Where the alleged misconduct of a civil servant constitutes an offence also under the Penal Code, it is at the discretion of the Government to prosecute him first in a criminal Court and then to start a departmental enquiry against him after the conclusion of the trial or to hold a departmental enquiry against him without initiating a criminal prosecution against him. It is well known that very often prosecutions fail for technical reasons. The acquittal in such cases is not one absolving completely the accused of all blame for the misconduct. The acquittal in such cases, if One may use the army expression, is not an 'honourable acquittal''.
In such cases, in spite of the technical acquittal of the accused, there remains sufficient material and suspicion against him to indicate that he is not a person fit to be continued in Government service. That where a misconduct of a civil servant constitutes an offence, a departmental enquiry can be held and he can be dismissed or removed from service as result of the findings of the enquiry, is clear from proviso (a) to sub-clause (2) of Article 311 which says that Sub-clause (2) shall not apply where a person is dismissed or removed or reduced in rank on the ground of conduct which has led to his conviction on a criminal charge.
This proviso shows that a departmental enquiry can be held against a civil servant and he can be dismissed or removed from service as a result of the findings of the enquiry without being prosecuted and convicted in a criminal Court; but that if he is Prosecuted and convicted in a criminal Court, then for his consequential dismissal, removal or reduction in rank it is not necessary to comply with the provisions of Article 311(2) of the Constitution. The lower Courts placed reliance on Bhugiram v. Superintendent of Police, Sibsagar AIR 1954 Assam .18 (A) in support of the conclusion that the order of holding a departmental enquiry against the plaintiff for his alleged act of misbehaviour with Nirmal Kumari, which constituted an offence, was illegal and ultra vires.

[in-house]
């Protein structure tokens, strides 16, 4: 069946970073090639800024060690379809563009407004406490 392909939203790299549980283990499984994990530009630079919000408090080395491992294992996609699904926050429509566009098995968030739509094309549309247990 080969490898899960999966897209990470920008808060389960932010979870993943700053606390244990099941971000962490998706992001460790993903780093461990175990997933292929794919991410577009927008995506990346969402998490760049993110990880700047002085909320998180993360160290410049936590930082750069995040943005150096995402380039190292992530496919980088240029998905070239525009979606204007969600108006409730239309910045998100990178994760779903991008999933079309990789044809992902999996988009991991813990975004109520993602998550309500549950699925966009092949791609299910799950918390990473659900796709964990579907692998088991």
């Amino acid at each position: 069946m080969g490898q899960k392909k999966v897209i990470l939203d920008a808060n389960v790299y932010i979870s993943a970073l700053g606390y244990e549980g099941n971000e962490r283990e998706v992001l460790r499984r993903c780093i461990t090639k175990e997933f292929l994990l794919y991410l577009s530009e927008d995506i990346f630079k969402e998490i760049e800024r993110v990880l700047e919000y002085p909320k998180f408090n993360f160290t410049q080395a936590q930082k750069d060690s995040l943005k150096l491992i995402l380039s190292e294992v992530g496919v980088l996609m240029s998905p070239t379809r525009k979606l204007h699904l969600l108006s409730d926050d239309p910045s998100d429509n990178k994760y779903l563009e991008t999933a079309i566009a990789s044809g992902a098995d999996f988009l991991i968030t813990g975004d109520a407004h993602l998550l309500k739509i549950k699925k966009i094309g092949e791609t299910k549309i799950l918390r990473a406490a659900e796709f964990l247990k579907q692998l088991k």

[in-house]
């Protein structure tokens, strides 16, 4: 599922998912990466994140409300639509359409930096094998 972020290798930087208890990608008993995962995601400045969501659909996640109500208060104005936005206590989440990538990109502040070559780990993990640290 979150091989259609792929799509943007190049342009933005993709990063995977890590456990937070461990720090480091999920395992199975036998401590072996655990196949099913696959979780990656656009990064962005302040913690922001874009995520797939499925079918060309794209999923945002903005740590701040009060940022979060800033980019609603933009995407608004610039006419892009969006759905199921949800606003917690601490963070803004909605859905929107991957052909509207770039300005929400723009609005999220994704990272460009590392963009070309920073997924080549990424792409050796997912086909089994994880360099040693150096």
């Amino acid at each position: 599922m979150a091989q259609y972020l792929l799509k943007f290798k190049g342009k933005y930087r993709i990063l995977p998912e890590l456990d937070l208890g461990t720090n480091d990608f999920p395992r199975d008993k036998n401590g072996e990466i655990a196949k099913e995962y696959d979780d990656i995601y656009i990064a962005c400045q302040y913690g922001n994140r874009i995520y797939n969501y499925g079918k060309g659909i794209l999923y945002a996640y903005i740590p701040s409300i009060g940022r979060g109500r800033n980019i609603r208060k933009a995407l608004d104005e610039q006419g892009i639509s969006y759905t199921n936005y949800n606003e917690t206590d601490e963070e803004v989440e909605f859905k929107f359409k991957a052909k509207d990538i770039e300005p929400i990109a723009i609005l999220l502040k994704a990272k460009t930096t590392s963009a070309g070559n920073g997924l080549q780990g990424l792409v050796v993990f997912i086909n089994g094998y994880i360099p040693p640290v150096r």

In the Assam case, a Sub-Inspector of Police was meted out the punishment of censure on a charge of illegal detention of a person and of demanding illegal gratification from him. The learned Judges of the Assam High Court observed that the charges related to offences under Section 29 of the Police Act read with Section 342/161 I. P. C.; that these offences were triable by a Magistrate; and that a departmental enquiry was not called for unless the petitioner had been duly tried and found guilty or otherwise in a Court of law. After making these observations, the learned Judges proceeded to consider the legality of the punishment of censure awarded to the Sub-Inspector on the assumption that the charges against him could be enquired into in a departmental enquiry.
The Assam case cannot, therefore, be regarded as one laying down that where a charge against a civil servant relates to an offence under the Penal Code, the Government has no jurisdiction to hold a departmental enquiry into the charges and to impose departmental punishment against the civil servant. In fact, in the Assam case, the learned Judges did not say that the departmental inquiry was illegal; all that they said was that it was not called for unless the Sub-Inspector had been duly tried and found guilty in a Court of law. The learned Judges, however, did not make it clear whether the opinion they expressed, namely, that the departmental enquiry was not called for unless the Sub-Inspector had been duly tried and found guilty in a criminal Court, was based on general principles or on any specific provision of any particular or local law. In mv opinion, it was within the competence of the appellant to hold a departmental enquiry against the plaintiff even though he had not been prosecuted for his alleged misbehaviour with Nirmal Kumari.
7. In regard to the contention of the learned Government Advocate that the plaintiff was given a reasonable opportunity of showing cause against the action intended to be taken in regard to him as a result of the enquiry, that must be rejected. The learned District Judge thought that Article 311(2) of the Constitution was not complied with inasmuch as the plaintiff was not supplied with a copy of the findings arrived at by the Chief Secretary as a result of the inquiry which was submitted by him to the Government and on the basis of which a notice was issued to the plaintiff to show cause why he should not be removed from service.
This is not correct. A copy of the findings was given to the plaintiff. On receipt of those findings and the notice calling upon him to show cause why he should not be removed from service, the plaintiff made an application to the Chief Secretary saying 'that true copies of the statements of all the witness on which the findings were based should be supplied to him. The prayer was refused by the Chief Secretary and the plaintiff was told that the findings having been accepted by the Government all that he could now do was to show cause against the proposed punishment.